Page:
King Juan Carlos appeared today to have defused major military protest over the legalization of the Spanish Community Party.

Visitors reported that the 39-year-old monarch was "in house," "cool" and prepared to let right-wing dissident officers quit the Cabinet if they wish.

It is no secret that the king backed Premier Adolfo Suares' controversial weekend decision on the party - considered Spain's "mortal enemy" by the fiercely anti-Communist military service since the 1936-39 civil war.

Spanish military sources tonight confirmed that only the navy minister, Adm. Gabriel Pita de Velga, 68, resigned because the premier had ended the 38-year ban on the party.

Other military ministers reportedly withdrew their protest resignations at the request of the monarch, who succeed Franco as commander-in-chief. But the head of the merchant navy, an admiral, quit in sympathy with the navy minister.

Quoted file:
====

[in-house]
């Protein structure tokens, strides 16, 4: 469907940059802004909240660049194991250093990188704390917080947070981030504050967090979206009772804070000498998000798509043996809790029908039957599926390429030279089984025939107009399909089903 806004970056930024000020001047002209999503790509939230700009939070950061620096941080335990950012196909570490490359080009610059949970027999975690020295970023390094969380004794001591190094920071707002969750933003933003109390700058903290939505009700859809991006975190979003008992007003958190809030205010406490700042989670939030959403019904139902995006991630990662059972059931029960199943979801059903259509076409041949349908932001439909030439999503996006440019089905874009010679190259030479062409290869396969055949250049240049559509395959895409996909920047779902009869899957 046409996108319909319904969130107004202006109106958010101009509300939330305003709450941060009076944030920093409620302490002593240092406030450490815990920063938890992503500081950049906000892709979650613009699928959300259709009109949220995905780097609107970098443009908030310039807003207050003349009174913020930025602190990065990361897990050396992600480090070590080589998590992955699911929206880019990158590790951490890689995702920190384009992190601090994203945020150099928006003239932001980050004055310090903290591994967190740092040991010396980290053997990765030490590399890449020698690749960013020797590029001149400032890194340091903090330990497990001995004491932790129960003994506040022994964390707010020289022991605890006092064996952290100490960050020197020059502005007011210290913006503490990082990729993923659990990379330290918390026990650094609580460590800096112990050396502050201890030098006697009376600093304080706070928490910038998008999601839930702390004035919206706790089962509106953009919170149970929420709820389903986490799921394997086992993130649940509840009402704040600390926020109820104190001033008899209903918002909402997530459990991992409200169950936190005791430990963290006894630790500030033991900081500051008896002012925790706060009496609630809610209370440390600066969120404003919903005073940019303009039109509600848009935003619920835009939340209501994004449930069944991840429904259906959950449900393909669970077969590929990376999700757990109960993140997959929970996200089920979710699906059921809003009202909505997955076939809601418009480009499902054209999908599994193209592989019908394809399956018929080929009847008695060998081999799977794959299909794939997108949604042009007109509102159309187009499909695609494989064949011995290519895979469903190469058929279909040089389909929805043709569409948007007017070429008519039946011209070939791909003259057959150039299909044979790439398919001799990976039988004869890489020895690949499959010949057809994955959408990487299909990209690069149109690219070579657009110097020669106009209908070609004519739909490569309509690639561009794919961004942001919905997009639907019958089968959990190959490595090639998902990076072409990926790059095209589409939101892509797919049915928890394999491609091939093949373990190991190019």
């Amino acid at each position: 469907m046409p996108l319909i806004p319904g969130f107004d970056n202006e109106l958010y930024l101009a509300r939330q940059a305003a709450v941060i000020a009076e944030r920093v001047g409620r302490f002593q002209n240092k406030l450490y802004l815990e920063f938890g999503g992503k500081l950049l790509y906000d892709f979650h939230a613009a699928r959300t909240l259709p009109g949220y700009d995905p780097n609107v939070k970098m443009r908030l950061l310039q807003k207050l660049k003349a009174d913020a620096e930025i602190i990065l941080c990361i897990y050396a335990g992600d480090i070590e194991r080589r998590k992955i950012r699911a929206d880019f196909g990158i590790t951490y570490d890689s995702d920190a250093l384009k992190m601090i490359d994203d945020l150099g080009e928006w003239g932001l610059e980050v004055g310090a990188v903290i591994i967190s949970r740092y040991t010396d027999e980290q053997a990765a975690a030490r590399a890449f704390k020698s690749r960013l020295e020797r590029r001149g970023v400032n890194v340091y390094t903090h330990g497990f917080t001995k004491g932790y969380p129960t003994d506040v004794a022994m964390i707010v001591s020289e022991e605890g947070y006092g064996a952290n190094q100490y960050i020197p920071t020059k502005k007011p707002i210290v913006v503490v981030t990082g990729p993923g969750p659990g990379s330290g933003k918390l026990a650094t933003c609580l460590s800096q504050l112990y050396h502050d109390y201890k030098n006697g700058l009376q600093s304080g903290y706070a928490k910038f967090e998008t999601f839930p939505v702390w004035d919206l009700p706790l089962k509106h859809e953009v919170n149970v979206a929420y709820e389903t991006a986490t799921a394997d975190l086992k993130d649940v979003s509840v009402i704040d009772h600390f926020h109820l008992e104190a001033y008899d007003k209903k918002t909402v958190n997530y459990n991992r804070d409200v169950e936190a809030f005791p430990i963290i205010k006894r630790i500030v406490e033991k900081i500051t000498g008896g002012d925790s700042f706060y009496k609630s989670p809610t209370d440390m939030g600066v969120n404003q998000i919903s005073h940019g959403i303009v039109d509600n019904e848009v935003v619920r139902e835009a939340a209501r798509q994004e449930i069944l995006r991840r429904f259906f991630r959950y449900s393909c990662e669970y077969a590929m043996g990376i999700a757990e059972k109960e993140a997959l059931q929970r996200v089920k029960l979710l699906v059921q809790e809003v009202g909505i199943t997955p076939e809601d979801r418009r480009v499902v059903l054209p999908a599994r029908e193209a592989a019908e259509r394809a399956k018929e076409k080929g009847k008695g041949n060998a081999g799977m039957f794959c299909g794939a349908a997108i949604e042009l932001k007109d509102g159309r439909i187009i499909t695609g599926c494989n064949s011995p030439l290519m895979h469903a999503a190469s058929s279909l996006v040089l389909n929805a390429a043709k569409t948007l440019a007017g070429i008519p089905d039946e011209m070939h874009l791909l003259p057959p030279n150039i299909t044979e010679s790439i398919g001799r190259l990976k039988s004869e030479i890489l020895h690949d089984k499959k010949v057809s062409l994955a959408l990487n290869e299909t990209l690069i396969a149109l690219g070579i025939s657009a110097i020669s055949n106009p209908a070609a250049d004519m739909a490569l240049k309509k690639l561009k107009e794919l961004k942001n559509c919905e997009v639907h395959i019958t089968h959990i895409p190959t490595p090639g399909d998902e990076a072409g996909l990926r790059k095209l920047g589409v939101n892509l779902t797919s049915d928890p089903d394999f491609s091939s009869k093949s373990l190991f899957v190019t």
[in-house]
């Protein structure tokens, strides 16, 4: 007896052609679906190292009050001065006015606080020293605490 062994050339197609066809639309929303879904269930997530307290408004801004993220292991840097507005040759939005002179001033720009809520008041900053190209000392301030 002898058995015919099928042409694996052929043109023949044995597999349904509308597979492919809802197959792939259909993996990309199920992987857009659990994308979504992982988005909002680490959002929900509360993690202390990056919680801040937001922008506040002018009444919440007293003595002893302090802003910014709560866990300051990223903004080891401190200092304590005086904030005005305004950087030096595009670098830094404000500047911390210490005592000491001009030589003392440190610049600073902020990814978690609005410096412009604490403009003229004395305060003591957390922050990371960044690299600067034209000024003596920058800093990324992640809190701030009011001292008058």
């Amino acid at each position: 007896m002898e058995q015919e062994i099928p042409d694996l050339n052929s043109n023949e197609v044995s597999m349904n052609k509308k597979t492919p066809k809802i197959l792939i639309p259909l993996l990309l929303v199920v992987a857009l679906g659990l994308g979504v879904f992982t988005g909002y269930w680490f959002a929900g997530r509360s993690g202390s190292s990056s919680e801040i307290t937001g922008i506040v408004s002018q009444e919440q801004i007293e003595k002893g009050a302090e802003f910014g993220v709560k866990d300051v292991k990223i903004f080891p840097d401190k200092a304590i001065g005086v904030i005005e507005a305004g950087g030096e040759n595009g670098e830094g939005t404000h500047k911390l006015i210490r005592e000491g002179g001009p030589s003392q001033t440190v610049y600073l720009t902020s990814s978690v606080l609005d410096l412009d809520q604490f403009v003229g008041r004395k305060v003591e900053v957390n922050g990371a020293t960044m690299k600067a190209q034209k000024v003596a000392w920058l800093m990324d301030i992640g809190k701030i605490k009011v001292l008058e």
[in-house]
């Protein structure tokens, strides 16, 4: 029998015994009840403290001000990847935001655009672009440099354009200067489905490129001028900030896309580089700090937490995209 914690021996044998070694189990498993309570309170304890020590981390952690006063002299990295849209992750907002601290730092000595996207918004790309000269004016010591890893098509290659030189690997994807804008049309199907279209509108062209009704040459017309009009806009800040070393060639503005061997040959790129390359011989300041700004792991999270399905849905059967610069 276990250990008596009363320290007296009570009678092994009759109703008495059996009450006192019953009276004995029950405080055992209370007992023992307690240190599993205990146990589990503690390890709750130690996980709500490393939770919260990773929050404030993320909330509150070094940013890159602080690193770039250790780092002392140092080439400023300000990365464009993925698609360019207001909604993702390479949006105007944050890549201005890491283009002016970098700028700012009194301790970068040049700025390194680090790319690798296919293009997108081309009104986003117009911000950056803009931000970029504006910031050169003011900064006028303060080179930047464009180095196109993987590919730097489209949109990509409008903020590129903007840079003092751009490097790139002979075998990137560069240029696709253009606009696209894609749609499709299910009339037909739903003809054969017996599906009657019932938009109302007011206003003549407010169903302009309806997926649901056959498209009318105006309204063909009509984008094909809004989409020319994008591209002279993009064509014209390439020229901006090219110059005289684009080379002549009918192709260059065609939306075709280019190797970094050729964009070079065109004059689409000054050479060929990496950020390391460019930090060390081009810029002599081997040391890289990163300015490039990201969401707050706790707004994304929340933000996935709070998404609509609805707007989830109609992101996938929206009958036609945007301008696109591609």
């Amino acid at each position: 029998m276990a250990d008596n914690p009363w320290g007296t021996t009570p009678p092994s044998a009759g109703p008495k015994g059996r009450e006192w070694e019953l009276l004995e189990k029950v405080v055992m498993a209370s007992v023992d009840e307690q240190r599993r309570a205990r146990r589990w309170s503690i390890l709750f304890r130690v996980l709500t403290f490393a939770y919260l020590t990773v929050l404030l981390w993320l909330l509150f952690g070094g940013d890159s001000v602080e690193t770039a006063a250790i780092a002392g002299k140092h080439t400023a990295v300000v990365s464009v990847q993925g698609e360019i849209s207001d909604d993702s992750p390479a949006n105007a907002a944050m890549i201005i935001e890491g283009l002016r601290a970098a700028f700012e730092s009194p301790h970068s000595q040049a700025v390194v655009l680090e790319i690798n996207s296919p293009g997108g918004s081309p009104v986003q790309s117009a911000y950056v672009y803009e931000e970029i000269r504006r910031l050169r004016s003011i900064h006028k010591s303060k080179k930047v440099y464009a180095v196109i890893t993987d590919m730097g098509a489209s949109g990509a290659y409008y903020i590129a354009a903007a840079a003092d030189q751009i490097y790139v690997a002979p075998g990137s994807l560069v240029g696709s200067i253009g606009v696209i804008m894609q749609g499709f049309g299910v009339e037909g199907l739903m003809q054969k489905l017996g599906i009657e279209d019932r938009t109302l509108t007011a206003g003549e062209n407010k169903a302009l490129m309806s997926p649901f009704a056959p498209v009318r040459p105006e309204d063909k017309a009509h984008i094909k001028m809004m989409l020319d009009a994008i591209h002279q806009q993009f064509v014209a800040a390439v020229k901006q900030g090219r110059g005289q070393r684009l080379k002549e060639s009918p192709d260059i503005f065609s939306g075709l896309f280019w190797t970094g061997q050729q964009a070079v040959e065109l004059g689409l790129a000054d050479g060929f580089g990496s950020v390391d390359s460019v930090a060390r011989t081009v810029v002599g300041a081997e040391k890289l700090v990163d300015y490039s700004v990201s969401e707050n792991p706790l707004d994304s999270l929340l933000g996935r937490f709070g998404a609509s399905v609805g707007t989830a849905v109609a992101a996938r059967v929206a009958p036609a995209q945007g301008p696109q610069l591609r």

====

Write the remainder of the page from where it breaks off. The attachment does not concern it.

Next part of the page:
A Spanish news agency reported this afternoon that the army's Superior Council, which groups the top commanders, had delivered a position paper to the king and the premier stating that while it rebuked the government for the decision, the council accepted it "out of patriotic duty."

Western analysts said that the council's statement, which has not been made public, was intended to restrain anti-Communist officers in the lower ranks. The council met last night. Earlier, commanders of key operation units around Madrid, including paratroopers, met with the military chief of the Madrid military region.

Military opposition to government efforts to turn Spain into a democracy has been one of the king's main worries. He has shifted commanders since he succeeded Franco 18 months ago and decreed that the military must stay out of politics. [Apparently to avoid aggravating the situation, the now legal Communist Party announced that it was canceling a big rally planned for Sunday along with other public events, Associated Press reported.]